At this year’s convocation, Kenneth Sng stood before Washington University in St. Louis’ Class of 2020 and told them the truth — they will fail. Somehow, someway, each of them won’t get the grade, the title, the internship they expected.
Sng should know. Yes, he has stellar credentials. Sng, a senior, is president of Student Union, a gifted student in mathematics and economics in Arts & Sciences, and a residential adviser.
But Sng also knows failure. Between 2011 and last spring, he failed his driver’s test six times.
“After a while it got to my confidence,” Sng said. “Most of my friends would try to console me. They’d say, ‘Don’t worry about it; it’s just a driver’s test.’ That only made it worse.”
But Sng persevered. On the seventh attempt, he passed.
“I don’t know what made that attempt different. The important thing was that I tried one more time,” Sng said.
“My father always says, ‘Pick yourself up where you fall.’ That’s what I did,” he said.
That’s good advice, said positive psychology expert Tim Bono, assistant dean for assessment and analytics, and a lecturer in psychological & brain sciences in Arts & Sciences. He said Sng is right — first-year students do stumble, frequently during that first round of midterms. What matters, Bono said, is how they respond.
“Some students will say, ‘I’m clearly not supposed to be here, I don’t have what it takes,’ ” said Bono who, himself, is no stranger to failure. “Those students often also have trouble pushing past disappointment in their personal or academic lives.”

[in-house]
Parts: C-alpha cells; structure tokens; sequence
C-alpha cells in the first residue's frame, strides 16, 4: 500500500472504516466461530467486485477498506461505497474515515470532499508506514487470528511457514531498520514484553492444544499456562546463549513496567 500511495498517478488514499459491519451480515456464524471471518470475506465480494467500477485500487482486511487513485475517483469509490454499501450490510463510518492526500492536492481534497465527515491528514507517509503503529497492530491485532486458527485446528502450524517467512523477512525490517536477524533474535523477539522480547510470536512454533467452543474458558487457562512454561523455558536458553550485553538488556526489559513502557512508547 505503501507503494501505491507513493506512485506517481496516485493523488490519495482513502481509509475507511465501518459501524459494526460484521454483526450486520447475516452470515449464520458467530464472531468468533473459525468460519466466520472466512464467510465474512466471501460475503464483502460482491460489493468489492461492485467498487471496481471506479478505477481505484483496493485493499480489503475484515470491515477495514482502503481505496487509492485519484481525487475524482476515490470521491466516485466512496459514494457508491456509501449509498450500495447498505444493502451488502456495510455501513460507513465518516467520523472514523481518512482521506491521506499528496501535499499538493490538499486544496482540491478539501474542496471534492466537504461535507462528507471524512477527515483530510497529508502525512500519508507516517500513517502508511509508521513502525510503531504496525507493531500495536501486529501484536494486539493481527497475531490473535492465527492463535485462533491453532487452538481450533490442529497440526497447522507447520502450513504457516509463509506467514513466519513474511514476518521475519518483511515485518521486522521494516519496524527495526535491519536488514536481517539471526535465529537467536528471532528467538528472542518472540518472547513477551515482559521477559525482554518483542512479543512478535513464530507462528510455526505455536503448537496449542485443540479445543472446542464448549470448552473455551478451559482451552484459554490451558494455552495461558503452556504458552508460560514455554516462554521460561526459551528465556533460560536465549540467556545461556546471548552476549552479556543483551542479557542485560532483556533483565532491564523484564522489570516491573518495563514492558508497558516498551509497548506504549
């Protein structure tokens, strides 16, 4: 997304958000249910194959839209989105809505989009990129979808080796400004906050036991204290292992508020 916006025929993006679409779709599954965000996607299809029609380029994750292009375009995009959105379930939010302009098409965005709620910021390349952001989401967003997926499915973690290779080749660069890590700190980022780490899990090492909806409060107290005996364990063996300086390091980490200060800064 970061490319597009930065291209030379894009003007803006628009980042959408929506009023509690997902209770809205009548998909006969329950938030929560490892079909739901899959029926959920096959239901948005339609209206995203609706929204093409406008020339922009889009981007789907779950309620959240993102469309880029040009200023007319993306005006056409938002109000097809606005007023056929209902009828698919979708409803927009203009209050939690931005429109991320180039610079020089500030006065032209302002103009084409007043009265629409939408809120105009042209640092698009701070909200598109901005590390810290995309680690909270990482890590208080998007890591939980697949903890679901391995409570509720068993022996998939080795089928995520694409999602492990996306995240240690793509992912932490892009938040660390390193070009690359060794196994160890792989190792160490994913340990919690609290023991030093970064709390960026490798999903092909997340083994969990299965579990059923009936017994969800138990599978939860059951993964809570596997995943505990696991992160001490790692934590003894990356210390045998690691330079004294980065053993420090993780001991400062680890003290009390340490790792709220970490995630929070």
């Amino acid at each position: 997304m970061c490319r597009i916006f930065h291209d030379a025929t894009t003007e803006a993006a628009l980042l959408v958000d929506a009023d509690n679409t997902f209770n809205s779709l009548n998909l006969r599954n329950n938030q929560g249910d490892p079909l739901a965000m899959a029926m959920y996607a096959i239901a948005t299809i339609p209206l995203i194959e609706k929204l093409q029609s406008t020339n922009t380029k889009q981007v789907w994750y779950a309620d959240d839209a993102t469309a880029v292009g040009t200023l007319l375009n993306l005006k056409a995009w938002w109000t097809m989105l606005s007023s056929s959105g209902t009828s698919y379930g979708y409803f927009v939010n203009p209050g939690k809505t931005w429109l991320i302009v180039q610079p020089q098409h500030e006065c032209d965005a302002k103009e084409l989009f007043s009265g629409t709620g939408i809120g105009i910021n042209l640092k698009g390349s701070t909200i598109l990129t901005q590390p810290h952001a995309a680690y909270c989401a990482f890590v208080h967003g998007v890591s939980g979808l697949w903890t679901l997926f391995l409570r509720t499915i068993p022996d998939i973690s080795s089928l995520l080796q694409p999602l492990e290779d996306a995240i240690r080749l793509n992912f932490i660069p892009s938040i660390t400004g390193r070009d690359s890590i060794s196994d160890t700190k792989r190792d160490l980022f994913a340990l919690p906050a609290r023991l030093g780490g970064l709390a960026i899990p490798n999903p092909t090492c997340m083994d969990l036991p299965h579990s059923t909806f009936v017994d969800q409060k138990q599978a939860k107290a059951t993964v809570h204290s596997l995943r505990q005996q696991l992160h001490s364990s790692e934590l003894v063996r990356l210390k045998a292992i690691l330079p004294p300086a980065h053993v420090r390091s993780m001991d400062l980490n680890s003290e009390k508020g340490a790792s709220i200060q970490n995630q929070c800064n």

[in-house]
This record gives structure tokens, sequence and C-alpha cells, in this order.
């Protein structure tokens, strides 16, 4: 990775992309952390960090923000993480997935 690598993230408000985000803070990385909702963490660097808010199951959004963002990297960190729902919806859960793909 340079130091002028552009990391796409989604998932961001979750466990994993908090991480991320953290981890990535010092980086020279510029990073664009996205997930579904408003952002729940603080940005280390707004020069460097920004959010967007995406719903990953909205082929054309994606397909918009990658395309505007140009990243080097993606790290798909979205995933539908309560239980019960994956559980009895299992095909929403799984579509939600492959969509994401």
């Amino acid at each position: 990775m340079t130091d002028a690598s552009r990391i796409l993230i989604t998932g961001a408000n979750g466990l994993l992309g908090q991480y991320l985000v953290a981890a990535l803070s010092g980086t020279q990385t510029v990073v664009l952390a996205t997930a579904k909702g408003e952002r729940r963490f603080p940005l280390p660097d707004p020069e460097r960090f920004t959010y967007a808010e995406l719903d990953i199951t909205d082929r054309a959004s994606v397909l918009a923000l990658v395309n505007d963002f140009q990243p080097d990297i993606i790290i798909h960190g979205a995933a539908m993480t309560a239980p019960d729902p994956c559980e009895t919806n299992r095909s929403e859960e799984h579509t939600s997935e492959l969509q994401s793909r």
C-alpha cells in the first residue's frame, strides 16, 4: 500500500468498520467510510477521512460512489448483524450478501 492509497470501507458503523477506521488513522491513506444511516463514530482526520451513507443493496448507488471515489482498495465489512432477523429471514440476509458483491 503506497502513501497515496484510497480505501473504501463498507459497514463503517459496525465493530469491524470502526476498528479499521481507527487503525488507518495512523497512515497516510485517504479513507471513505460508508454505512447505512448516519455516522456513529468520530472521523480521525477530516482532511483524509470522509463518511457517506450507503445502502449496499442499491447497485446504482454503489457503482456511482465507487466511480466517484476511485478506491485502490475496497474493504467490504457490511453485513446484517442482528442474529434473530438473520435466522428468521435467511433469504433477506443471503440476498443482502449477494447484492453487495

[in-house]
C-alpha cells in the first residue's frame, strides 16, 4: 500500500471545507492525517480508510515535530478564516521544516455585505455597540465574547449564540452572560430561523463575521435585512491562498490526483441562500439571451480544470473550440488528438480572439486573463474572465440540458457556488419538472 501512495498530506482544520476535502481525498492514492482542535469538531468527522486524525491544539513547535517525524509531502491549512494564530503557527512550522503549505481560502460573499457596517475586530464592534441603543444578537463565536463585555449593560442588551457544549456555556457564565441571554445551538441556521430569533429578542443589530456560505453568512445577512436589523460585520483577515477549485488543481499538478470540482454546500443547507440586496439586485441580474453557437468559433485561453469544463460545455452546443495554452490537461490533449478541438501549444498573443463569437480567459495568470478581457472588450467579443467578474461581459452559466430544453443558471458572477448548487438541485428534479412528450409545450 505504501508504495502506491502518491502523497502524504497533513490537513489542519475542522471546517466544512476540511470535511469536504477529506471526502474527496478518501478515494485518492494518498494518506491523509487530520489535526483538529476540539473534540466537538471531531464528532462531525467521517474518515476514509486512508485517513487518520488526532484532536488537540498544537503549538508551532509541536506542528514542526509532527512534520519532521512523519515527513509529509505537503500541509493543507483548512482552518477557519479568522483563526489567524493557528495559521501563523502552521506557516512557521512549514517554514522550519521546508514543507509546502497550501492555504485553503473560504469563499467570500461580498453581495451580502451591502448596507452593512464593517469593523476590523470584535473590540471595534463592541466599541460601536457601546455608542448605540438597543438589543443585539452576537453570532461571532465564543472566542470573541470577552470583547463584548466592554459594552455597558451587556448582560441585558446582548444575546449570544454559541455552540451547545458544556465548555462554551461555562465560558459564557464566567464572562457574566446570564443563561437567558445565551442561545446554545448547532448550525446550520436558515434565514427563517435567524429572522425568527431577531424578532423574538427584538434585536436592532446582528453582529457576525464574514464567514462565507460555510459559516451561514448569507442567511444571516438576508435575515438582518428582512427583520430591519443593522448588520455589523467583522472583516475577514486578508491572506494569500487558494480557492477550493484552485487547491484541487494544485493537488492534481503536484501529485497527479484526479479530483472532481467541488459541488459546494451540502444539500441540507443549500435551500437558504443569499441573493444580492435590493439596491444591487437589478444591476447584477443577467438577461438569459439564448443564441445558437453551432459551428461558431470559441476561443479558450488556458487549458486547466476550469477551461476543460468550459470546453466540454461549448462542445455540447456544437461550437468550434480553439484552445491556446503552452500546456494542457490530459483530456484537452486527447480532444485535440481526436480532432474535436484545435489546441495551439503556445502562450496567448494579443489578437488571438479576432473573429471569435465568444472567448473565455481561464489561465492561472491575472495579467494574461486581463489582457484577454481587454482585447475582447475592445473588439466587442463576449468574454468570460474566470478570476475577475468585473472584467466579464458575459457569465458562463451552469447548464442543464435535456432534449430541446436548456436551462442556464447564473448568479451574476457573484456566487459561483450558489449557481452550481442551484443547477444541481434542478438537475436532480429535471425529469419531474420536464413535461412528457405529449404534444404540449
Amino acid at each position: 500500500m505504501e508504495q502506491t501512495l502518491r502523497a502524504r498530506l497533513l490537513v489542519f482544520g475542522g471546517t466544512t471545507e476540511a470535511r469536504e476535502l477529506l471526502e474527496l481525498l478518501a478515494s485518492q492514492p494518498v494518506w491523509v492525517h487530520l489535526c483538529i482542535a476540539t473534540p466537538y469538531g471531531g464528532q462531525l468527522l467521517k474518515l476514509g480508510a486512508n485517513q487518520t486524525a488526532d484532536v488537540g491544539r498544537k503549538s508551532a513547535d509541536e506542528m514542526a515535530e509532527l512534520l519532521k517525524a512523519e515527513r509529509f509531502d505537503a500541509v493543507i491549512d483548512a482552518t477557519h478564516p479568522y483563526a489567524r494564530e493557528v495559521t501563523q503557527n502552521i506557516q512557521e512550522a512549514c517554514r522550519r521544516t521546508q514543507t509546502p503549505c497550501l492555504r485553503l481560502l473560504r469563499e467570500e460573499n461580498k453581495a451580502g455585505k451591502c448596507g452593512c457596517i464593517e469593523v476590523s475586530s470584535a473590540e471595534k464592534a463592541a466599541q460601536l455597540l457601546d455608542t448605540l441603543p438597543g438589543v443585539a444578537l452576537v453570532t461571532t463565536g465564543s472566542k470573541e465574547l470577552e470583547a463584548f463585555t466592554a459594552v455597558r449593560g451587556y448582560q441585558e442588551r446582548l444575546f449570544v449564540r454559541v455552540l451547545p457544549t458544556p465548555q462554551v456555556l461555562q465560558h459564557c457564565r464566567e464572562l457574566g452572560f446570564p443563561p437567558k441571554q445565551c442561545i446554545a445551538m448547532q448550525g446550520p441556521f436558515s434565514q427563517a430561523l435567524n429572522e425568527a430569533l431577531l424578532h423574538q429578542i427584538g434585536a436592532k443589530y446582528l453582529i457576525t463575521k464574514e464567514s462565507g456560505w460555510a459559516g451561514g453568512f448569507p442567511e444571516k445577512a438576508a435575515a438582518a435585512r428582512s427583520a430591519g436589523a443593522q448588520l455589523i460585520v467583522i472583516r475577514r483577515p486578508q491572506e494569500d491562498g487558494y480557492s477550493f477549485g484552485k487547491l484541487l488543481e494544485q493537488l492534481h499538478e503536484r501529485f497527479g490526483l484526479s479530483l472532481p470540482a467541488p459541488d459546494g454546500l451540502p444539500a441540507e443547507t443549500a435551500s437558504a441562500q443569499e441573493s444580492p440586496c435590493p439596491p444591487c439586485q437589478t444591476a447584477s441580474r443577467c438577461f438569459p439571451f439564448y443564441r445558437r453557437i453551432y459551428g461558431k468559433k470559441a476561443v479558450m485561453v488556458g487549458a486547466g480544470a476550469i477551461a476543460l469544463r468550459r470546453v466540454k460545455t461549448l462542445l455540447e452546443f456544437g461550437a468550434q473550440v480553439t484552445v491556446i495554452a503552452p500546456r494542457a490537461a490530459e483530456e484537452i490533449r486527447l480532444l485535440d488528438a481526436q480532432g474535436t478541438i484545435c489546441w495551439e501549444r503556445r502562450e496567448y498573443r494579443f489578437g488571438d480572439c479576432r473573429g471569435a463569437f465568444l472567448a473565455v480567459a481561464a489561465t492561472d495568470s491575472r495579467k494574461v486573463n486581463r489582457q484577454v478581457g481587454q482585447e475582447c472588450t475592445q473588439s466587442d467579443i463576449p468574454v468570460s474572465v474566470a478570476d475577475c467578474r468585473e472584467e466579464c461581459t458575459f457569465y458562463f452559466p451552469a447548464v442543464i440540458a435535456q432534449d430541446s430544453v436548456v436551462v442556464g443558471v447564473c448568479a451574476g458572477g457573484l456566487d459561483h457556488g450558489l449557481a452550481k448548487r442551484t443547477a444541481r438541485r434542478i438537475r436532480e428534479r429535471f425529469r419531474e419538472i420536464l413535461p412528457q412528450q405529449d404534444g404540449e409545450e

Other students will pick themselves up where they fall.
“Those students will say, ‘OK well, now I know what a college exam is like’, or ‘I now understand how to approach this relationship issue differently,’ ” Bono said. “They feel just as disappointed in their setbacks as the other students, but instead of being completely defeated by them, they reflect on them and come up with another approach.
“Learning to accept and grow from failure will be one of the most important lessons they learn as first-years.”
The Fail Better series showcases Washington University staff, faculty and students who have failed big — sometimes in very public, humiliating ways. Despite the disappointment, they all learned vital lessons about themselves and their work. View all the stories in the series here.